for to-morrow we shall die. This, I think, may serve to show us the reason, why, though ali men's desres tend to happiness, yet they are not moved by the same object. Men may choose different things, and yet all choose right; supposing them only like a company of poor insects, whereof some are bees, delighted with flowers and their sweetness; others beetles, delighted with other kinds of viands, which having enjoyed for a season, they would cease to be, and exist no more for ever. How men $. 56. These things duly weighed, will come to
give us, as I think, a clear view into the choose ill.
liate of human liberty. Liberty, it is plain, consists in a power to do, or not to do; to do, or forbear doing, as we will. This cannot be denied. But this seeming to comprehend only the actions of a man consecutive to volition, it is farther inquired, “ther he be at liberty to will, or no.” And to this it has been answered, that in most cases a man is not at liberty' to forbear the act of volition : he must exert an act of his will, whereby the action proposed is inade to exist, or not to exist. But yet there is a case wherein a man is at liberty in respect of willing, and that is, the choosing of a remote good, as an end to be pursued. Here a man may suspect the act of 'his choice from being determined for or against the thing
proposed, till he has examined whether it be really of a nature in itself and consequences to make him happy,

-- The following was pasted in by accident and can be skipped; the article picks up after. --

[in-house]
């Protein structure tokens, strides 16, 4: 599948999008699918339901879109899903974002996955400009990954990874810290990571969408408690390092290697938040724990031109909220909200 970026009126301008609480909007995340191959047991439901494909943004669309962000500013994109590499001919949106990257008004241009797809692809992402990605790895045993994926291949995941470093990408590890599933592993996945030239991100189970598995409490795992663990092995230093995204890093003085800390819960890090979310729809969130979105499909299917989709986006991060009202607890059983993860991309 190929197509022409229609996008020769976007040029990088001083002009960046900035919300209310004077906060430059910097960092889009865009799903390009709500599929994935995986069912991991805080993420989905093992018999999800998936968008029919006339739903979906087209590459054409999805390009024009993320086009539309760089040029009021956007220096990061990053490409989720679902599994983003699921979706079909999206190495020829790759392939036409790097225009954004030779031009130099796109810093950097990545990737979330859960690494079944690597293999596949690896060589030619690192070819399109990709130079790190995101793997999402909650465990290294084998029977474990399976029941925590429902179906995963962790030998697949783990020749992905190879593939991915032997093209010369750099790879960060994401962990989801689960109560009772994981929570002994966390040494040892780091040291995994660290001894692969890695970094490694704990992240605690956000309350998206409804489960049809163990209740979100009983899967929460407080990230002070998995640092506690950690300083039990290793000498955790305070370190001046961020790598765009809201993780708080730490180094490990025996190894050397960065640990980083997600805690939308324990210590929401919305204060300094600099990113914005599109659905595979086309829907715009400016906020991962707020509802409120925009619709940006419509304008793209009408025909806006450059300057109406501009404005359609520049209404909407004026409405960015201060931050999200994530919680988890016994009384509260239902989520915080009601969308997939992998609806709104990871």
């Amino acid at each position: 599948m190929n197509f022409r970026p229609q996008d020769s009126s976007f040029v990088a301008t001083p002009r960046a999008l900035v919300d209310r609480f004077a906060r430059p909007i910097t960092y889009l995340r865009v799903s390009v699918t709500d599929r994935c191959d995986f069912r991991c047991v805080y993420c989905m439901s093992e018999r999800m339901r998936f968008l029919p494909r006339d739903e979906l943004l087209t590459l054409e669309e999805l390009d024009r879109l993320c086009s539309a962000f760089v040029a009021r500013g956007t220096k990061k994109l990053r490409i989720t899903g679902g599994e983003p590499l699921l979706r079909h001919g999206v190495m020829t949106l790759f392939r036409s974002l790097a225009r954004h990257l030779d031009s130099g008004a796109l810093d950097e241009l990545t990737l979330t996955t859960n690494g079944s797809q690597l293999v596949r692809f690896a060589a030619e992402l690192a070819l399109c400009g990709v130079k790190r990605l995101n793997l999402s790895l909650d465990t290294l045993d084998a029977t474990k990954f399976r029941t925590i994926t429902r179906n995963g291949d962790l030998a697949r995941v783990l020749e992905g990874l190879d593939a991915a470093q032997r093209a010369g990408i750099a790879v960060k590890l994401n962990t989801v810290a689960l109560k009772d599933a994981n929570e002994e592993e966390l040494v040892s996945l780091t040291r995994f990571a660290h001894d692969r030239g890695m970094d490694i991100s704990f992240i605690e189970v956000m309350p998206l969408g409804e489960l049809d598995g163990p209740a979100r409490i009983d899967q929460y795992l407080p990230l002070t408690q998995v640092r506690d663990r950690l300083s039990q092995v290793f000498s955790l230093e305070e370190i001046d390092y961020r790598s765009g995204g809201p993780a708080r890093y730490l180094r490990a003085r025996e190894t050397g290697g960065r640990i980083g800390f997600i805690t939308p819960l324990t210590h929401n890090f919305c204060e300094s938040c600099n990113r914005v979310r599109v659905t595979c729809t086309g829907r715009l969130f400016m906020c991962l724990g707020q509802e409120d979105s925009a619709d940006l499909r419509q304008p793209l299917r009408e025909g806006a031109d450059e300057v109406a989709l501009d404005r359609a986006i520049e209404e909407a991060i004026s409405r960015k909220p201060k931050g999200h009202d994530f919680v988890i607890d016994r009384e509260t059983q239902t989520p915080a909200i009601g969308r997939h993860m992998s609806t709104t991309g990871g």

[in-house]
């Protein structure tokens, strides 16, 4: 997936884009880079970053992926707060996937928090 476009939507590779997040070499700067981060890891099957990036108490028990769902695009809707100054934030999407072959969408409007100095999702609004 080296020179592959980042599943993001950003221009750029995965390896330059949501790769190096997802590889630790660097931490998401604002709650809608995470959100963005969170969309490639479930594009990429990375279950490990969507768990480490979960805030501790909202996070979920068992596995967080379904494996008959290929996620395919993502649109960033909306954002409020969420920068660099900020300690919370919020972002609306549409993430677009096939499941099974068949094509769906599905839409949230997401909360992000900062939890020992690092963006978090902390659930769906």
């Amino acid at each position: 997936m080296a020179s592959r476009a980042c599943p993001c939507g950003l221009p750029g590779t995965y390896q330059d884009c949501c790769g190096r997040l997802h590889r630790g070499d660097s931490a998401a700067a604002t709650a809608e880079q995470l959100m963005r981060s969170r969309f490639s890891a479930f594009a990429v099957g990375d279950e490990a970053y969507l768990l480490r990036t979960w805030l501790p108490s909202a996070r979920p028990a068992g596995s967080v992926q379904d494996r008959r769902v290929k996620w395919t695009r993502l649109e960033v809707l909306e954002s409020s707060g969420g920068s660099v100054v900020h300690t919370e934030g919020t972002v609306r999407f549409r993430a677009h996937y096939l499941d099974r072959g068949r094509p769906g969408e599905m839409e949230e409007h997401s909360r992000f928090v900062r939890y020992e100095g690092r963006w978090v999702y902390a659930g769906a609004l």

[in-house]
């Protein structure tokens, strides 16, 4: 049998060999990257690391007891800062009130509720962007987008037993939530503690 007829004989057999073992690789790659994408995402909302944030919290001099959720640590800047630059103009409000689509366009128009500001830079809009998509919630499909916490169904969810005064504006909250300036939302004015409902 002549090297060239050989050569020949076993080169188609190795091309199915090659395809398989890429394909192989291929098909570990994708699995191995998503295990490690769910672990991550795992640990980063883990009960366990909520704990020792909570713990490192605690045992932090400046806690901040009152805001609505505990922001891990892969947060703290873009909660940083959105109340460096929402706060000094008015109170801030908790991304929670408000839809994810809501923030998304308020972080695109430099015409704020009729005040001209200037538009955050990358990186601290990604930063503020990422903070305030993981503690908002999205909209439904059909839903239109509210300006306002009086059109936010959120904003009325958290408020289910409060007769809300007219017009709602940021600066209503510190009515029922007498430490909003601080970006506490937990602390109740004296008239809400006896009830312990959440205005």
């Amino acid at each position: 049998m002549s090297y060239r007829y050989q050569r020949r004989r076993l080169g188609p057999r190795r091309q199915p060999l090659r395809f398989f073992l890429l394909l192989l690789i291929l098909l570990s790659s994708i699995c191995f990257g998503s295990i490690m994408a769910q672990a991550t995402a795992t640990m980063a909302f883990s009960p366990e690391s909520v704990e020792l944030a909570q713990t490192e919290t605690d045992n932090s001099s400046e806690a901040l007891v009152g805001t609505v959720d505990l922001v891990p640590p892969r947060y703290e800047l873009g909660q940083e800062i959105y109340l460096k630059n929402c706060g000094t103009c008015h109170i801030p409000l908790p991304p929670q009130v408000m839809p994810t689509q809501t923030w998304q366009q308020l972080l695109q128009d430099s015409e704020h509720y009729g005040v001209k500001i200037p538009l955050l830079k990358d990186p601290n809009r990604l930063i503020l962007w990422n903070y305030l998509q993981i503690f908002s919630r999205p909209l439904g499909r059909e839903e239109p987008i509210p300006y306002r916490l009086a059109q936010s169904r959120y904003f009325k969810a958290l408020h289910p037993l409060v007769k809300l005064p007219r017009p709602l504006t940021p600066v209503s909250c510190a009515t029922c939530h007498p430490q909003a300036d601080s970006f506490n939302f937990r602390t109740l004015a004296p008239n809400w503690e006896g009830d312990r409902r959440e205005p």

For when he has once chosen it, and thereby it is become a part of his happiness, it raises desire, and that proportionably gives him uneasiness, which determines his will, and sets him at work in pursuit of his choice on all occasions that offer. And here we may see how it comes to pass, that a man may justly incur punishment, though it be certain that in all the particular actions that he wills, he does, and necessarily does will that which he then judges to be good. For, though his will be always determined by that which is judged good by his understanding, yet it excuses him not: because, by a too hasty choice of his own making, he has imposed on hims:lf wrong measures of good and evil; which, however false and fallacious, have the same influence on all his future conduct, as if they were true and right. Ile has vitiated his own palate, and must be answerable to himself for the sickness and death that follows from it. The eternal law and nature of things must not be altered, to comply with his ill-ordered choice. If the neglect, or abuse, of the liberty he had to examine what would really and truly inake for his happiness, misleads him, the miscarriages that follow on it must be imputed to his own election. He had a power to suspend his determination: it was given him, that he might examine, and take care of his own happiness, and look that he were not deceived. And he could never judge, that it was better to be deceived than not, in a inatter of so great and near concernment.